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Rain Here, Watching Erika

By Donna Thomas, SouthFloridaReporter.com Meteorologist, Aug 26, 2015 – 
South Florida will have plenty of rain on Wednesday and through the workweek, but the big story will be the track and strength of Tropical Storm Erika. Our Wednesday started with early showers, and we’ll see plenty of afternoon storms along with highs in the low 90s.image5

The rainy pattern will last into Thursday and Friday, and highs will again be in the low 90s. Saturday looks to be a bit less rainy with highs in the low 90s, but our weekend weather, especially Sunday, will depend on Erika.

Tropical Storm Erika continues to move westward, but a more west-northwestward turn is expected. At 5 am Wednesday, Erika was located near 16.1 North, 56.0 West and was moving west at 18 miles per hour. Maximum sustained winds were 40 miles per hour, but Erika did look better organized on satellite images early Wednesday. Erika will battle wind shear and dry air as it approaches the Leeward Islands on Wednesday into Thursday, then moves near or over Puerto Rico late Thursday. Just how much Erika is affected by both Puerto Rico and Hispaniola is uncertain, and the computer models diverge greatly on Erika’s track and intensity from Friday onward. South Florida is in the 5-day “cone,” and at this point, Erika would be expected to make its closest approach to South Florida late on Sunday into Monday. We all need to watch Erika closely and be ready to implement our own hurricane plans if necessary.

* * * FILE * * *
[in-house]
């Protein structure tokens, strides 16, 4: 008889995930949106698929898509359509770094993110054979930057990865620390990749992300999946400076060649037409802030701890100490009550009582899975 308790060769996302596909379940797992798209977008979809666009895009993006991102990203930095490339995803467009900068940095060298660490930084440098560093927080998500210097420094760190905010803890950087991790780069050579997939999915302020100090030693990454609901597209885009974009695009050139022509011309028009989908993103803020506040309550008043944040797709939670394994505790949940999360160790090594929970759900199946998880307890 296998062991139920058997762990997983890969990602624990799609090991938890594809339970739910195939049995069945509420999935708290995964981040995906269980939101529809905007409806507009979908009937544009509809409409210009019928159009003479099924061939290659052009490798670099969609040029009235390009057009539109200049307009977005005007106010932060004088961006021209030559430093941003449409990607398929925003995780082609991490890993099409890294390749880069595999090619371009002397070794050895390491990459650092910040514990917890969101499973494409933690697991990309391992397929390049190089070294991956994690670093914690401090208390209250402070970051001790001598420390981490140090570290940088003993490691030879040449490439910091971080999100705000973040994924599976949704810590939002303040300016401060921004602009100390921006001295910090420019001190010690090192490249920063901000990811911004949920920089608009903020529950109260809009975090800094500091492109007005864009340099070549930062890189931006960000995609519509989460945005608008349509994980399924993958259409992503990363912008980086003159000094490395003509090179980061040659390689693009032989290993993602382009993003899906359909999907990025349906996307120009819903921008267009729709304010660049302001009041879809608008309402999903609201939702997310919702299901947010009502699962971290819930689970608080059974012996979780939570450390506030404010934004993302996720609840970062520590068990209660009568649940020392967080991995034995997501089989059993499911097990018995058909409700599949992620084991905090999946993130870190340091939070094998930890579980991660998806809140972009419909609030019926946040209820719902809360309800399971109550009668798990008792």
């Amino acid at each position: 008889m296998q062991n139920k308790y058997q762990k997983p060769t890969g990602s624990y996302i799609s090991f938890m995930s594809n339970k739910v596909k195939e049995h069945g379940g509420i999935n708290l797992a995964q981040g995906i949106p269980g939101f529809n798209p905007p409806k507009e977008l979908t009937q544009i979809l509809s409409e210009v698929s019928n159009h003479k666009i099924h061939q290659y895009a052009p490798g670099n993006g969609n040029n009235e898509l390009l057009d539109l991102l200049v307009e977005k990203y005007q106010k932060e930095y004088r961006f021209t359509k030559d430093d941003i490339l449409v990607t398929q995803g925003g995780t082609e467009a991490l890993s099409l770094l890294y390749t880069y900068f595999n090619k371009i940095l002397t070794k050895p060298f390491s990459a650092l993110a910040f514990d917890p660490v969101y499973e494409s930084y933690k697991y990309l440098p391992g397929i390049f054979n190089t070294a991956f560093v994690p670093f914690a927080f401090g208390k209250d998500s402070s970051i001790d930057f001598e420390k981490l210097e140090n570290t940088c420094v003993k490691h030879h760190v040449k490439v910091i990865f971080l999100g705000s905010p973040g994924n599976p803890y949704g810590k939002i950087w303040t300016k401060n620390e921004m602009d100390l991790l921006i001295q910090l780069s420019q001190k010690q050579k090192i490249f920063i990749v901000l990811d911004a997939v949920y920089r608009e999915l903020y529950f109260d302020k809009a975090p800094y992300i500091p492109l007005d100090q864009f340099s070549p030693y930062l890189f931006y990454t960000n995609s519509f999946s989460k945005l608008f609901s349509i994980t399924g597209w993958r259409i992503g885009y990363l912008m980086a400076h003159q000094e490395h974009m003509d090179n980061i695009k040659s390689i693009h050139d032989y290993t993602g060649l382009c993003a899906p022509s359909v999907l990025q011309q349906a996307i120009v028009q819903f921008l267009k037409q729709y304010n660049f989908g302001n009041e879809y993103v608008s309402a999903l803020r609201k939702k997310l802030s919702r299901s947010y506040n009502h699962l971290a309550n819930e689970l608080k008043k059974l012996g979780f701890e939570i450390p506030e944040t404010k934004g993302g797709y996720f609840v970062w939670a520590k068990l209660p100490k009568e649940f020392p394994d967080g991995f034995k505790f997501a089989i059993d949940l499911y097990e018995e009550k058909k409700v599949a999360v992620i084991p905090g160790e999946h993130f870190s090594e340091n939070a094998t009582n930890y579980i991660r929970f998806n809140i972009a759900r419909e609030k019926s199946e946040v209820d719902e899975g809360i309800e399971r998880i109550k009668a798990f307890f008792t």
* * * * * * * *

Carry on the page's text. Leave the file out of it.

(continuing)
Donna Thomas has studied hurricanes for two decades. She holds a PhD in history when her experience with Hurricane Andrew ultimately led her to earn a degree in broadcast meteorology from Mississippi State University. Donna spent 15 years at WFOR-TV (CBS4 in Miami-Fort Lauderdale), where she worked as a weather producer with hurricane experts Bryan Norcross and David Bernard. She also produced hurricane specials and weather-related features and news coverage, as well as serving as pool TV producer at the National Hurricane Center during the 2004 and 2005 seasons. Donna also served as a researcher on NOAA's Atlantic Hurricane Database Reanalysis Project. Donna specializes in Florida's hurricane history.